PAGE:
27 Jan Chopping Block
Chris Banovich, owner of Truckee-based North Tahoe Catering Company and Bano’s Iceworks, has lived in the Tahoe area for nearly 25 years. A California Culinary Academy graduate, the Castro Valley native has worked in and managed kitchens for Aloha Pacific Cruise Lines in Hawaii, Royal Gorge Wilderness Lodge, the Resort at Squaw Creek and Northstar California, where as executive chef, he launched True North. He has won numerous culinary competitions both for ice carving and cooking, including the Autumn Food & Wine Festival’s Blazing Pans Mountain Chef Cook-off.
Earliest culinary memory?
Has to be cooking with my mother. She always had something great slow cooking from her Portuguese upbringing. I would also sneak out of church services and head to the kitchen to help chop vegetables with the volunteer chef for the church banquet happening that day. I still have scars on my fingers from learning to use a big chef’s knife at six years old, the age when it struck me that I had a knack for cooking. My children have helped us the same way over the years and it’s so great to see them willing to get dirty and learn where our food comes from.
Married? Kids? Dog?
Happily married to Ashley Banovich for 17 years; our son, Hunter, is 14 and our daughter, Josie, is 9. Sherlock is our lab.
Artichokes. Born and raised in California, we always had an abundance of great artichokes. Whether grilling, roasting and using them in our lemon roasted artichoke risotto, or just making pesto out of them, it is an awesome local ingredient.
What’s in your fridge now?
At home, lots of condiments and homemade sauces and rubs that we use at our catering kitchen, where I have two suckling pigs brined in cherry, thyme, black pepper and maple syrup ready for the rotisserie. Also, we just braised off some beef cheeks, crusted with horseradish and whole grain mustard bread crumbs and fried to perfection, which we serve with our pommes Dauphine and truffled demi.
Where did you learn to carve ice?
We saw a demo at chef school, but the instructor wouldn’t let us try it ourselves. So, I went home, got a block of ice, my own chisel and chain saw and went crazy on my own. I learned a lot during a chef stint at Blackhawk Country Club [in Danville, California] and here at the Resort at Squaw Creek. Ice sculpting has come a long way since then.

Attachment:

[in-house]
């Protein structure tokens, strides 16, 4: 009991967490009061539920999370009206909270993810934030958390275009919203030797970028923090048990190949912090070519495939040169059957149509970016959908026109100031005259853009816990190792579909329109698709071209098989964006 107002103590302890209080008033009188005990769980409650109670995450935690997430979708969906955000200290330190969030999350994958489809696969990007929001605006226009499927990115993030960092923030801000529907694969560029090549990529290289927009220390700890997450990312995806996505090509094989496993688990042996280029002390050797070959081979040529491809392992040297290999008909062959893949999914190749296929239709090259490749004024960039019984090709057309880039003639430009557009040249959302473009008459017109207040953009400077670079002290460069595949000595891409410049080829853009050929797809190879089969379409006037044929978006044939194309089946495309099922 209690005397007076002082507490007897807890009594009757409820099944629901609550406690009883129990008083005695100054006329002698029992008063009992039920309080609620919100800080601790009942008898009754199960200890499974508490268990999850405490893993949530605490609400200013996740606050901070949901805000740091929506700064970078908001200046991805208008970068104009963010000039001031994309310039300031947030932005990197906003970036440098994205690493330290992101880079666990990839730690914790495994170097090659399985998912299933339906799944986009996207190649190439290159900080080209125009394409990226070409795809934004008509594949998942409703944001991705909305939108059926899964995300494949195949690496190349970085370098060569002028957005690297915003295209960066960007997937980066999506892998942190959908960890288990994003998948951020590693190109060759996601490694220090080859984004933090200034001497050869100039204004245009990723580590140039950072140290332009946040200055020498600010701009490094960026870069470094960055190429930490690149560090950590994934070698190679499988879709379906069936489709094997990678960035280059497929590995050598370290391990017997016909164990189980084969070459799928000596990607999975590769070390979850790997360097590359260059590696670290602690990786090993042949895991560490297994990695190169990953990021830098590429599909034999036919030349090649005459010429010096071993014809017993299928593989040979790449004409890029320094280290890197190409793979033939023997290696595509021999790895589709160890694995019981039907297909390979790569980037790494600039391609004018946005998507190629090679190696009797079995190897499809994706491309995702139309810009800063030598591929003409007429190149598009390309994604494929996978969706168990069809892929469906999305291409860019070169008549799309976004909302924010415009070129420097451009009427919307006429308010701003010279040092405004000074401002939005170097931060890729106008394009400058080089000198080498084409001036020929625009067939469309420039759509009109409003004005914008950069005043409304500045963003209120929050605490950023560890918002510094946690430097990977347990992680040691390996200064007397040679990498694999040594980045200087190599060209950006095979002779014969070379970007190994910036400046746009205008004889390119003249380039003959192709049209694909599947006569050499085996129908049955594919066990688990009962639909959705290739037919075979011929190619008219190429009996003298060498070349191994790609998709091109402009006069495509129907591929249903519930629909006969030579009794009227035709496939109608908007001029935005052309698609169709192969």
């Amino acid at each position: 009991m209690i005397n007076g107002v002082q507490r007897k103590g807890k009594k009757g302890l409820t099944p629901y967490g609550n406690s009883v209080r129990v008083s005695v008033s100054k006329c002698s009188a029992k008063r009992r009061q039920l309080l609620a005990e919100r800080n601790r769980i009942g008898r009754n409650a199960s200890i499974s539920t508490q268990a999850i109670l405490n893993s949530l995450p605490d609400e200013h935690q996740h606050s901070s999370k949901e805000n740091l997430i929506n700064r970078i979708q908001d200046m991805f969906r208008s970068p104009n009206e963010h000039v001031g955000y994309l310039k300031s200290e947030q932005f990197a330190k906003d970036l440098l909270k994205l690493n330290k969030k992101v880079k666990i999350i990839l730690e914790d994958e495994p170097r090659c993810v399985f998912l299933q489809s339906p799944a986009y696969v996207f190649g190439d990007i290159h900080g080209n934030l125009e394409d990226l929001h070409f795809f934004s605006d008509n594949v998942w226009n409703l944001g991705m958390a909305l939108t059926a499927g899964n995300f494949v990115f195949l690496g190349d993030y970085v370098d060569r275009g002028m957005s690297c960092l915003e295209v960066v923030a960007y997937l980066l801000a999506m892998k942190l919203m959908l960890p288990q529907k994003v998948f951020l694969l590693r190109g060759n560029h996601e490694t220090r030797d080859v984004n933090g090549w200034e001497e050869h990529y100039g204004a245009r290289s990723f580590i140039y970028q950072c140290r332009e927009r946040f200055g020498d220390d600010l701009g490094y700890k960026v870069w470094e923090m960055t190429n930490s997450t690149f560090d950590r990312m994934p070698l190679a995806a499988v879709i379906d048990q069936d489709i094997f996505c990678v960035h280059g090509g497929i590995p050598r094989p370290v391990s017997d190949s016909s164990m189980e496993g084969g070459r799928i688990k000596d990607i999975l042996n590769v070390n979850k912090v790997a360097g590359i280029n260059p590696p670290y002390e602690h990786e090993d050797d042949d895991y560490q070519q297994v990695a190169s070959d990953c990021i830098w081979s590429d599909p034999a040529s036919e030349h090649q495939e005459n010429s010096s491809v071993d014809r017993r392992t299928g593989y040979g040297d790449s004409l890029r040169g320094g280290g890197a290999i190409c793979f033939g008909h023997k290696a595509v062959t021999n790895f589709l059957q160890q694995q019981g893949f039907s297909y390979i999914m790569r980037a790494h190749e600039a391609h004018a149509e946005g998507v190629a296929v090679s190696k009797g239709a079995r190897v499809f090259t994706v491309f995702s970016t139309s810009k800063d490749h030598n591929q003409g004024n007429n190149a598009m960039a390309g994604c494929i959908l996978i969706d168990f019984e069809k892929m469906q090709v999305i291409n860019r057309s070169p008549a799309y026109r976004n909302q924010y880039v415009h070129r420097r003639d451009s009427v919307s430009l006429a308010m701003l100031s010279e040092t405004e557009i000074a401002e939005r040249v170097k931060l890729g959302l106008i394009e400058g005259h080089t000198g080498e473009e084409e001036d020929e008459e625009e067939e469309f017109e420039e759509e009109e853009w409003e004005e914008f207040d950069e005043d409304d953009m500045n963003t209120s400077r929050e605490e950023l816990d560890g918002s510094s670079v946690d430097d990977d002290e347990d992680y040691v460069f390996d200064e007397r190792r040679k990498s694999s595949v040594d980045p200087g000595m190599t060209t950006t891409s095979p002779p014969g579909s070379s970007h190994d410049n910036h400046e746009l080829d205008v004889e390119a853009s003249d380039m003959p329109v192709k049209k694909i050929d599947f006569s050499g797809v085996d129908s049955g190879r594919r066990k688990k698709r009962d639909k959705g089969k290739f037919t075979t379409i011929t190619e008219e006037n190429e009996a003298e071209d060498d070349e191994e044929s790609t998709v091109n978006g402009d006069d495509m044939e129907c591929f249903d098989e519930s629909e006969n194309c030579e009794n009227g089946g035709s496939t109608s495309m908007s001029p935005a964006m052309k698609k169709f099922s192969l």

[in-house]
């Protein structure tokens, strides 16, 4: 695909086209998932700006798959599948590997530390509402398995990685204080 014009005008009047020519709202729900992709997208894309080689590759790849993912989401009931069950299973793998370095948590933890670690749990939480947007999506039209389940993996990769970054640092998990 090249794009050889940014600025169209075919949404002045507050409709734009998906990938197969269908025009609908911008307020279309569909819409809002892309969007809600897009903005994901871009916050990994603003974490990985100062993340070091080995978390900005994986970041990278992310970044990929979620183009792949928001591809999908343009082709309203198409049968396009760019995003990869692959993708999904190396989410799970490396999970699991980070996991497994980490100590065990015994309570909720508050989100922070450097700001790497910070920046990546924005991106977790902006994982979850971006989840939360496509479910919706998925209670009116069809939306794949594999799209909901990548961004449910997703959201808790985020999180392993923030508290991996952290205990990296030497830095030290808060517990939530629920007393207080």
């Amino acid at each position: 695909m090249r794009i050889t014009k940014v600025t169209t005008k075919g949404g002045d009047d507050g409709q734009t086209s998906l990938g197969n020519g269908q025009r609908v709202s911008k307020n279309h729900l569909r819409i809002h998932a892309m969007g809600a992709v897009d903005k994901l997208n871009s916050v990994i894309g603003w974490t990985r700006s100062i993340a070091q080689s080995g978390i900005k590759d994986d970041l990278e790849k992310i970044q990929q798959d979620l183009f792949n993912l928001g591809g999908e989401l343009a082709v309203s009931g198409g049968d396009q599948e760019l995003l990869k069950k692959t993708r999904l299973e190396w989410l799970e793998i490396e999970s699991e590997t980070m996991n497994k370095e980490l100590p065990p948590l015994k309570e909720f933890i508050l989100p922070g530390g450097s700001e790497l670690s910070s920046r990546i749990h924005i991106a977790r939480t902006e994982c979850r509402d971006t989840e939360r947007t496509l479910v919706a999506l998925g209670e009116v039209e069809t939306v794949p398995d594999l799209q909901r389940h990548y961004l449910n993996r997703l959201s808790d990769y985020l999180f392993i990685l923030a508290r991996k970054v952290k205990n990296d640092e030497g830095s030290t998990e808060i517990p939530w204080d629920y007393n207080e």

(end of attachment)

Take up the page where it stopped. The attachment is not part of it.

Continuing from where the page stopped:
What’s the craziest/most unusual ice sculpture you have created?
That’s a toss-up between a full-sized ice pool table that Emeril Lagasse broke in for me and an anatomically correct and fully functional shot luge for a bachelorette party. We have a couple huge projects slated for this winter to rival our 5,000 square foot ice and snow castle at Squaw Valley last year. Hope it’s cold!
Favorite kitchen implement (besides a chain saw)?
My ice carving block maker is pretty amazing as we have been experimenting on freezing items in the ice for decoration or function. Shot luge tubes, corporate logos for branding, Red Bull cans, et cetera, can be frozen in the blocks. We can make 2 to 350-pound ice blocks every three days and we usually keep 40 blocks on hand for our big projects.
You’ve cooked for many celebrities. Any stories you can share?
Just a few weeks before graduating culinary school, I had the opportunity to cook a meal for Francis Ford Coppola. A little scary at first, but once that first dish was enjoyed, whew! Great experience. Since then, many foreign and domestic celebrities have enjoyed our meals.
Which contest was harder won, Chefs Ski Race or Blazing Pans?
These two events are different monsters: Blazing Pans was more of a mental challenge, figuring out what to make from the mystery ingredient. We were able to create five courses in one hour.
The Chefs Ski Race was more of a physical storm as you had to carry all of your cooking equipment, presentation platters, et cetera, in a backpack as you ski down a giant slalom course. Our team, of course, also had an ice sculpture with us that we turned into a shot luge. Another competition we may be chosen for is Hell’s Kitchen [the Fox TV culinary reality show with Gordon Ramsay]. That would be a real test of survival.